News From Terre Haute, Indiana

January 20, 2013

LOOKING BACK: 1988: Pigeon droppings plague downtown

Dorothy Jerse
Special to the Tribune-Star

TERRE HAUTE — Dorothy Jerse looks back at local history from 10, 25 and 50 years ago as reported in the Tribune and the Tribune-Star.


• The 2003 Boat, Motorsports and Outdoor Living Exposition was staged at “The Marketplace” in Plaza North Shopping Center with Mike King as show coordinator.

• The Tribune-Star ran a week-long series of features about the problem of the manufacture and use of methamphetamine in the Wabash Valley.

• Saint Mary-of-the-Woods College was taking steps to restore the Cecilian Auditorium in the Conservatory of Music building built in 1913.

• Faith Maher opened a wedding chapel at 220 Maple Avenue as an alternative location to courthouse and church weddings. The chapel accommodated 50 guests.

• Reicina Russell, currently a North Lawrence High School basketball player and formerly a member of the 2002 championship Terre Haute South Vigo High School girls team, made an oral commitment to attend Penn State in the fall.

• Jordan D. Lewis, U.S. District Court magistrate, swore in his son, Michael Lewis, to the office of judge of the Terre Haute City Court.

• Dave Blower Jr., editor of “Farm World,” announced that the three-day Farm World Expo would be held at the Wabash Valley Fairgrounds in August.


• The Downtown Revitalization Committee of the Alliance for Growth and Progress, chaired by Ed Jukes, discussed the problem of droppings from hundreds of pigeons and starlings which were delaying the downtown renaissance. Restaurant owner Betty Goodwin called it “a total disgrace.”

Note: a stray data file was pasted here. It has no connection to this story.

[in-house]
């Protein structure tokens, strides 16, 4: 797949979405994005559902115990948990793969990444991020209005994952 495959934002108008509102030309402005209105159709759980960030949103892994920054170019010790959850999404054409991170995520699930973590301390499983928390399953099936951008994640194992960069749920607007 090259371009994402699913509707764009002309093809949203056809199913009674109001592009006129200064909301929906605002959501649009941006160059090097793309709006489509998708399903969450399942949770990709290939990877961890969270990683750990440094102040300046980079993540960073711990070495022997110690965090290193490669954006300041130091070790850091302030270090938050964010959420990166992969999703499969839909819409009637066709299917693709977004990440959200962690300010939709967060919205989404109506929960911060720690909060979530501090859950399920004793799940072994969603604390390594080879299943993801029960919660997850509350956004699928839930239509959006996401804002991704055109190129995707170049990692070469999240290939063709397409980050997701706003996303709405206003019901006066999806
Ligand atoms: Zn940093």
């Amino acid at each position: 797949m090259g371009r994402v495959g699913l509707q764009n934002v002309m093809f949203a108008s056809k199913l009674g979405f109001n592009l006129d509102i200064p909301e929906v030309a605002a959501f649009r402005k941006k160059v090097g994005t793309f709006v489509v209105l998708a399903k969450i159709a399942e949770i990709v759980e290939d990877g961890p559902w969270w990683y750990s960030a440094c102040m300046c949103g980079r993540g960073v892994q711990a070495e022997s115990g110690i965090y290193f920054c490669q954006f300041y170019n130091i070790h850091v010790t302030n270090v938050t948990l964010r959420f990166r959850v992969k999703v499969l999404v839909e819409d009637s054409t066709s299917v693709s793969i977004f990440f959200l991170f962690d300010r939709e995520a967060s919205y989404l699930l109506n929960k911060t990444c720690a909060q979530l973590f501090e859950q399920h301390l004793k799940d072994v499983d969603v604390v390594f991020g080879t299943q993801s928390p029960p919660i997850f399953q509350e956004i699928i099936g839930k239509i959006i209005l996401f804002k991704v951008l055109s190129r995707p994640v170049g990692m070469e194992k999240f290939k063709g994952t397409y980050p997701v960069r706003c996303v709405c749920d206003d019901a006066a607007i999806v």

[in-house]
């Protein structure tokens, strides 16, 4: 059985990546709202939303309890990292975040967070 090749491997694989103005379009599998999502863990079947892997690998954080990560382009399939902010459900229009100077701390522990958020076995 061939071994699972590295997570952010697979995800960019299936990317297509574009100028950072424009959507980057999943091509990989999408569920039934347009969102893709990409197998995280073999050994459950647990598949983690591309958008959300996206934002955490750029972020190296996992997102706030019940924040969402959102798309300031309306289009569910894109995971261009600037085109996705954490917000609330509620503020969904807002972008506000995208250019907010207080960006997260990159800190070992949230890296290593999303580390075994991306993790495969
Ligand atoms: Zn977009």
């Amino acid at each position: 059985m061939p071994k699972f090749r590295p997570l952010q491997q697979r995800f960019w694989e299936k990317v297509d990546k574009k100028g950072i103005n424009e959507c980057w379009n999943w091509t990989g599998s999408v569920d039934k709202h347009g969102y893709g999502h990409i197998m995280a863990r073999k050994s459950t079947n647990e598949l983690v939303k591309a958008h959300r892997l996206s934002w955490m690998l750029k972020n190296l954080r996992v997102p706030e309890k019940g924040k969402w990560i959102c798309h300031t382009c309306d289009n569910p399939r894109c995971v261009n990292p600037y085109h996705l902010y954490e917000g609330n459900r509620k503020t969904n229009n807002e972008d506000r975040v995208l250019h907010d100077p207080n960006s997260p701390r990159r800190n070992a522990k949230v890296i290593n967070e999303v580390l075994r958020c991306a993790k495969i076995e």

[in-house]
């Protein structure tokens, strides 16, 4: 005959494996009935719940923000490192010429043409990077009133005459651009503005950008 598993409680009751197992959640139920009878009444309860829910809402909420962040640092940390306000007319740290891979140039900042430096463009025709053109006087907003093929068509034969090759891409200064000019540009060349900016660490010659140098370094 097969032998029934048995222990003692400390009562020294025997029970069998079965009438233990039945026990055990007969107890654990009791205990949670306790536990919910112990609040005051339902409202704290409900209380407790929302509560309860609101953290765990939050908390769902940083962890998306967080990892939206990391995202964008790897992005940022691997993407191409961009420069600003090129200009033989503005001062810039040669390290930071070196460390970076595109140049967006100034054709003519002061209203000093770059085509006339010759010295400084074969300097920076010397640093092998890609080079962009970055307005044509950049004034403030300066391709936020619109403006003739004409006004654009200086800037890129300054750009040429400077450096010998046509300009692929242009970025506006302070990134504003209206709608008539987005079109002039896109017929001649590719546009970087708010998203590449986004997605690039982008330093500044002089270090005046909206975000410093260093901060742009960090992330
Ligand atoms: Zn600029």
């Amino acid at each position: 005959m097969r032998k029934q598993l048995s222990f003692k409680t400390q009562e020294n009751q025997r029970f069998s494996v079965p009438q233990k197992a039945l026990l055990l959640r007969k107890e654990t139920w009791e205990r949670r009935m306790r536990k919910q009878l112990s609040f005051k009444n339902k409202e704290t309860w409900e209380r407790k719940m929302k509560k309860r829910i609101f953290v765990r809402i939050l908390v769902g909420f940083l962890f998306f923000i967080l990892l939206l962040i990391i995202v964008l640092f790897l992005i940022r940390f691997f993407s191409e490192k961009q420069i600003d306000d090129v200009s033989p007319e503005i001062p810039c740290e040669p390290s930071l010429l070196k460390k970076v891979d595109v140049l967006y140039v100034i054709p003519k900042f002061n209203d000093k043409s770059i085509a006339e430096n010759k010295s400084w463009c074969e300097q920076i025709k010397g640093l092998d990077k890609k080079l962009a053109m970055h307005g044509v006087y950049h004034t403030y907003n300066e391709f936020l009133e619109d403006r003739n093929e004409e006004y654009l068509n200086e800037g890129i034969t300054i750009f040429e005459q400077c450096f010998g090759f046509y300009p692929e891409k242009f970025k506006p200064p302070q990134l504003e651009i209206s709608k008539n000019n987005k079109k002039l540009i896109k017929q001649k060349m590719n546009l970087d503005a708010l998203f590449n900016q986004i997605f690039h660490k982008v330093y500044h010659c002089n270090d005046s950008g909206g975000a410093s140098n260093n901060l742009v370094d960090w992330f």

• Torner Community Center at Deming Park hosted an open house to showcase its ceramics, basket weaving, oil painting, computer and exercise classes. Joe Petrowski was the center director.

• Terre Haute’s crime index rose 2.9 percent in 1987 with increases in aggravated assault, rape and theft. Manslaughter and murder rates were unchanged.

• “Indiana University Basketball Trivia” written by Carl McKee, Terre Haute dentist, had sold out the original 10,200 first-run copies before Christmas.

• It was final exam time, but students were dismissed early at Terre Haute North Vigo High School because of water leaking into the building caused by cold and wet weather. Mytron Lisby was the principal.

• Case IH was conducting environmental testing at its former plant site in North Terre Haute to check for possible ground water contamination.


• Quaker Maid, Co., Terre Haute’s second largest employer with 1,200 workers, launched a two-week celebration of its 34th anniversary in the city. The company, a division of A&P Tea Co., produced Ann Page foods at its Fruitridge Avenue plant. Freda Cornett, an employee in the canning department, reigned as queen over the celebration. C.W. Westrup was the general manager.

• Dr. Margaret Mead presented “The Early Adolescent in Today’s Culture” at Indiana State College’s first conference on the Junior High School.

• The Children’s Theatre presented “Daniel Boone” at the ISC Sycamore Playhouse with Jim Needham playing the title role.

• Mrs. Arthur Hagan was named chairman of the 25th Anniversary Mothers’ March for the March of Dimes. Richard Schuessler was the campaign director.

• The Rev. George E. Mitchell, pastor of the First Congregational Church since 1944, announced his retirement as of the end of the year.

• Steigers, 22 N. Sixth St., advertised these fur specials: mink coat, $1,595, Persian lamb coat, $395, and mink stole, $295.